• Radio Frequency Identification (RFID) is a promising technology as a means to achieve electronic pedigree (e-pedigree);
  • Widespread adoption and use of electronic track and trace technology would be feasible by 2007; and
  • The effective date of certain regulations related to the implementation of the Prescription Drug Marketing Act (PDMA) should be delayed until December 1, 2006, in order to give stakeholders in the drug supply chain time to focus on implementing widespread use of e-pedigree.

In 2005, the Task Force issued an annual update report, which assessed FDA’s and industry’s progress toward implementing the 2004 recommendations. In the 2005 Report, the Task Force found, among other things, that:

  • Stakeholders had made significant progress in developing and implementing RFID technology during the previous year;
  • FDA was encouraged by the progress stakeholders, standard-setting bodies, and software and hardware companies had made toward implementing an e-pedigree for drug products and that we were optimistic that progress would continue in an expeditious manner toward meeting a 2007 goal of widespread use of e-pedigree across the drug supply chain;
  • If it appeared that the 2007 goal would not be met, FDA planned to consider options for implementing the provisions of the PDMA rulemaking that are the subject of the stay; and
  • FDA would identify what we could do to address obstacles to the widespread adoption of RFID.

As the Task Force continued to monitor the adoption and implementation of e-pedigree and electronic track and trace technology, we recognized that adoption across the U.S. drug supply chain was slower than originally anticipated. To determine whether widespread use of e-pedigree by 2007 was still feasible, and to solicit public comment on the implementation of certain PDMA-related regulations, we held a public meeting on February 8 and 9, 2006. Our objectives for the meeting were to:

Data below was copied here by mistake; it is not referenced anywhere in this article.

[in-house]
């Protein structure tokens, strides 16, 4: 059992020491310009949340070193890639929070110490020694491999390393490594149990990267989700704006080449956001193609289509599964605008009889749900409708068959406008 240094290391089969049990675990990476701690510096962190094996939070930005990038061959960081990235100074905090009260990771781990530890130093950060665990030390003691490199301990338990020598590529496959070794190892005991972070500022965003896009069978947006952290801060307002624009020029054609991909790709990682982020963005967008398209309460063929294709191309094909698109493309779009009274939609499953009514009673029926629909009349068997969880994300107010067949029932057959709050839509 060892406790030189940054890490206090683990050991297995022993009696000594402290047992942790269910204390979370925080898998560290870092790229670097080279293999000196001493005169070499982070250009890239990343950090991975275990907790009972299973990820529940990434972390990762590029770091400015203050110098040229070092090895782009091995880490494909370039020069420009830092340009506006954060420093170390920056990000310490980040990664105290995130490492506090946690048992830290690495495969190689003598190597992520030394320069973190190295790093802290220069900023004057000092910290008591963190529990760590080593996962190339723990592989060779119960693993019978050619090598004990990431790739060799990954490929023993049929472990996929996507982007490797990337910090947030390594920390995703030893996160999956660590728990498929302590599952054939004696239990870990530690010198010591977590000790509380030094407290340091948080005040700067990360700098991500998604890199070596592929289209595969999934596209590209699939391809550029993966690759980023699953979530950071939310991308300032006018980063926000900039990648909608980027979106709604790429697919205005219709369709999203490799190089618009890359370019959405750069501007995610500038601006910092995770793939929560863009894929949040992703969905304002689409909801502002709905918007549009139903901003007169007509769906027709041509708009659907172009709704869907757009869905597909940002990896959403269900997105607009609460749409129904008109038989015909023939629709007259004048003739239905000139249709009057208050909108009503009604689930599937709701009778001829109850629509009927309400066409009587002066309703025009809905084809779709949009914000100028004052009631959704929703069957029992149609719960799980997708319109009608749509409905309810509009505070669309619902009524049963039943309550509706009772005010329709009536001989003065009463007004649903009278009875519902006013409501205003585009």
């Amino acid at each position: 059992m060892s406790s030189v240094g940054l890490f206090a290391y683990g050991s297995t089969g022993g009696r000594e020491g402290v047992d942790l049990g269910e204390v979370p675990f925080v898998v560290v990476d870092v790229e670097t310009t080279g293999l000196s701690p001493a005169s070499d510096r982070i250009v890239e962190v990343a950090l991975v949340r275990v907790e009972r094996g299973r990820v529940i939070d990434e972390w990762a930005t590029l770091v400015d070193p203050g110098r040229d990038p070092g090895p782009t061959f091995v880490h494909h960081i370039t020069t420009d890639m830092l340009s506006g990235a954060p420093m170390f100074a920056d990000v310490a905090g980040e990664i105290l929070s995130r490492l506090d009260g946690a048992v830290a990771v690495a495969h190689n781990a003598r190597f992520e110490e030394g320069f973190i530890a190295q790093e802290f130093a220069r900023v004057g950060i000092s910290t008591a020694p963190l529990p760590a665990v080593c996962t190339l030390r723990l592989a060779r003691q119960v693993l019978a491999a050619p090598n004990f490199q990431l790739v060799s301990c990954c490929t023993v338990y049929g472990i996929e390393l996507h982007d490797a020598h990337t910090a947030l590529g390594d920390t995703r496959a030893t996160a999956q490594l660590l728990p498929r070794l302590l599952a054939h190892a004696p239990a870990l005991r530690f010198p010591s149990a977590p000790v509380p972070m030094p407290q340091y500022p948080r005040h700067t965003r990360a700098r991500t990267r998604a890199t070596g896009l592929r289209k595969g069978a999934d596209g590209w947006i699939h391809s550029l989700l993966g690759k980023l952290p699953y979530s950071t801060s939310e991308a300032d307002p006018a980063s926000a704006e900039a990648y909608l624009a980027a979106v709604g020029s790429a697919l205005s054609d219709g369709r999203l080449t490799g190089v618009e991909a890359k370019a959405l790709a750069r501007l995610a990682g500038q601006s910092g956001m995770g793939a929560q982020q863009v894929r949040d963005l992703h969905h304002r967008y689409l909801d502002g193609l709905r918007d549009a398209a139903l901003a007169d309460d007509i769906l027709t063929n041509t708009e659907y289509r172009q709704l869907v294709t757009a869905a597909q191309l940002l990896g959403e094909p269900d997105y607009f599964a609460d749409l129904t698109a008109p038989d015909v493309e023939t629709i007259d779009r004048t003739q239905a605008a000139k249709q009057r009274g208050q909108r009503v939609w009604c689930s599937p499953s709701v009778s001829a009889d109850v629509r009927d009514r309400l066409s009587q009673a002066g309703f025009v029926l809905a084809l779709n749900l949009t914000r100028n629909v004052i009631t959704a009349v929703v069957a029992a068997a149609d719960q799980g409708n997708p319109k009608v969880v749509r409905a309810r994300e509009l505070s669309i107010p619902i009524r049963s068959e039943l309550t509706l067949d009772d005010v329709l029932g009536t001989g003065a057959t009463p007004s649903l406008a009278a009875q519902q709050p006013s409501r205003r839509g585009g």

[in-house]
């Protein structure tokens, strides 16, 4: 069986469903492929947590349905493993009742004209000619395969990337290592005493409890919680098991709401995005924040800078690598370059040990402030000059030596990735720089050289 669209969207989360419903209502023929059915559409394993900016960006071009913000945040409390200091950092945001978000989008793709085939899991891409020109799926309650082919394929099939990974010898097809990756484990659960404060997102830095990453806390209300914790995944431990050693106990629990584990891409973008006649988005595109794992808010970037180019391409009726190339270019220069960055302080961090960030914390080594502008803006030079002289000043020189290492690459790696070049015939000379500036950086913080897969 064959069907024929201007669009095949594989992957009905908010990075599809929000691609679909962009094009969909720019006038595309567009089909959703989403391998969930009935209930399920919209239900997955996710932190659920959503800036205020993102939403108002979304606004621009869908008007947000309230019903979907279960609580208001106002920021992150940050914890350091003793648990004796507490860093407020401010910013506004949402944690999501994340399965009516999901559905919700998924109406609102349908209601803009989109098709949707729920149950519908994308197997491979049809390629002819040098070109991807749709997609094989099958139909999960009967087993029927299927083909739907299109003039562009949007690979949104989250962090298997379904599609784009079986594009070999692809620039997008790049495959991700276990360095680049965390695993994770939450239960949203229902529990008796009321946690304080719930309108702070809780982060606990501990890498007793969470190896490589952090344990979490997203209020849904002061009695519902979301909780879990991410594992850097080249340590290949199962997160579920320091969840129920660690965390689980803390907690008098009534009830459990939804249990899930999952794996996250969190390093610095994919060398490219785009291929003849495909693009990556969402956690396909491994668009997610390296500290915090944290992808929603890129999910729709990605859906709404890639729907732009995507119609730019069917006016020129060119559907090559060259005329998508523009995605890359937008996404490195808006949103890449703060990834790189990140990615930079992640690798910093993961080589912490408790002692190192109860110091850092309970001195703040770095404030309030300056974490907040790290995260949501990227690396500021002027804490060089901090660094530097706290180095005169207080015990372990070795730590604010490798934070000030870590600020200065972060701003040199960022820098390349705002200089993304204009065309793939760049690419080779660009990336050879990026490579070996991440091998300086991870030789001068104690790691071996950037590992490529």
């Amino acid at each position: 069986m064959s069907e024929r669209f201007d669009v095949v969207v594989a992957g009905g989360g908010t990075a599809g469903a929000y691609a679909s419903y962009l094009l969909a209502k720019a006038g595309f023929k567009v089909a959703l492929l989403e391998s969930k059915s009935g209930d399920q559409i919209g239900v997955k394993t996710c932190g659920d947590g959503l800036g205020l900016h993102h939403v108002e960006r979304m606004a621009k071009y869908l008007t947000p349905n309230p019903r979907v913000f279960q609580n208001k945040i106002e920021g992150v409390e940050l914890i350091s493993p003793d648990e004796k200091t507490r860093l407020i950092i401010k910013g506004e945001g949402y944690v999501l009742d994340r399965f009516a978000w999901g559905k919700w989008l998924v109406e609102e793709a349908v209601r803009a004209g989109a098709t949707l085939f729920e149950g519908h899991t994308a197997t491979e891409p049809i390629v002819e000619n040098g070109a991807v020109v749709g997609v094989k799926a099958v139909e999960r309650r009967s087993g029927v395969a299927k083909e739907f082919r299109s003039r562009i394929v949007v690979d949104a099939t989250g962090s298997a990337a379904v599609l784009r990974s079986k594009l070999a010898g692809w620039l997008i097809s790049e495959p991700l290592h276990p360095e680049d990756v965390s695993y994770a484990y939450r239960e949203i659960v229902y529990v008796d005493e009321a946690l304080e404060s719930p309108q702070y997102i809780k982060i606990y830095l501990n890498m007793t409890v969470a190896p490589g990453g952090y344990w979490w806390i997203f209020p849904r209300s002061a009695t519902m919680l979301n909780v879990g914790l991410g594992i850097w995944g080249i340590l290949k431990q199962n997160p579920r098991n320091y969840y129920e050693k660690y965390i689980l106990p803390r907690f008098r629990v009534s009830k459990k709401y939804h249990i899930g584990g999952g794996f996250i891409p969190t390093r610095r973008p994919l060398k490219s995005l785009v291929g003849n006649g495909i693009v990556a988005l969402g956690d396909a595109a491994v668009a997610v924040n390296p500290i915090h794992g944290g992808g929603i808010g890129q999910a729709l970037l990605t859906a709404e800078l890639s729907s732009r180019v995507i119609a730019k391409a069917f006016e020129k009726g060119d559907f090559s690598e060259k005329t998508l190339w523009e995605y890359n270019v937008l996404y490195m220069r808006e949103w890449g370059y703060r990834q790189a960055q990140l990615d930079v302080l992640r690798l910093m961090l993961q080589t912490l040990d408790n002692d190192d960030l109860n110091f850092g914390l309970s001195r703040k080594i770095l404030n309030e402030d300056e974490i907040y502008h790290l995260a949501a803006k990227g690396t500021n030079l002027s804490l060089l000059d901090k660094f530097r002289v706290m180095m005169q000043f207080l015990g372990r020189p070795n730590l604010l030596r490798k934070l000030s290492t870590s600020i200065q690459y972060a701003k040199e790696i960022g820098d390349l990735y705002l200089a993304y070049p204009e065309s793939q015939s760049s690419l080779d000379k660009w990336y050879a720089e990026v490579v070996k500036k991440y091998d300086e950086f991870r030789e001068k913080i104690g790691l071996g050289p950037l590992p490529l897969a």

• Identify incentives for, as well as any obstacles to, the widespread adoption of RFID across the U.S. drug supply chain and possible solutions to those obstacles;
  • Solicit public comment on the implementation of the pedigree requirements of the PDMA and the use of an e-pedigree; and
  • Learn the state of development of electronic track and trace and e-pedigree technology solutions.

In June of this year, the Task Force issued its most recent report, based on an extensive fact-finding effort. The report contained recommendations that were fully endorsed by the Acting Commissioner and this testimony provides some highlights from the report. 

Prescription Drug Marketing Act (PDMA)
The PDMA, as modified by the Prescription Drug Amendments of 1992 (PDA), amended the FDC Act to, among other things, establish requirements related to the wholesale distribution of prescription drugs in interstate commerce. Section 503(e)(1)(A) of the FDC Act requires that

"…each person who is engaged in the wholesale distribution of a drug…who is not the manufacturer or authorized distributor of record of such drug shall… provide to the person who receives the drug a statement…identifying each prior sale, purchase, or trade of such drug (including the date of the transaction and the names and addresses of all parties to the transaction.)"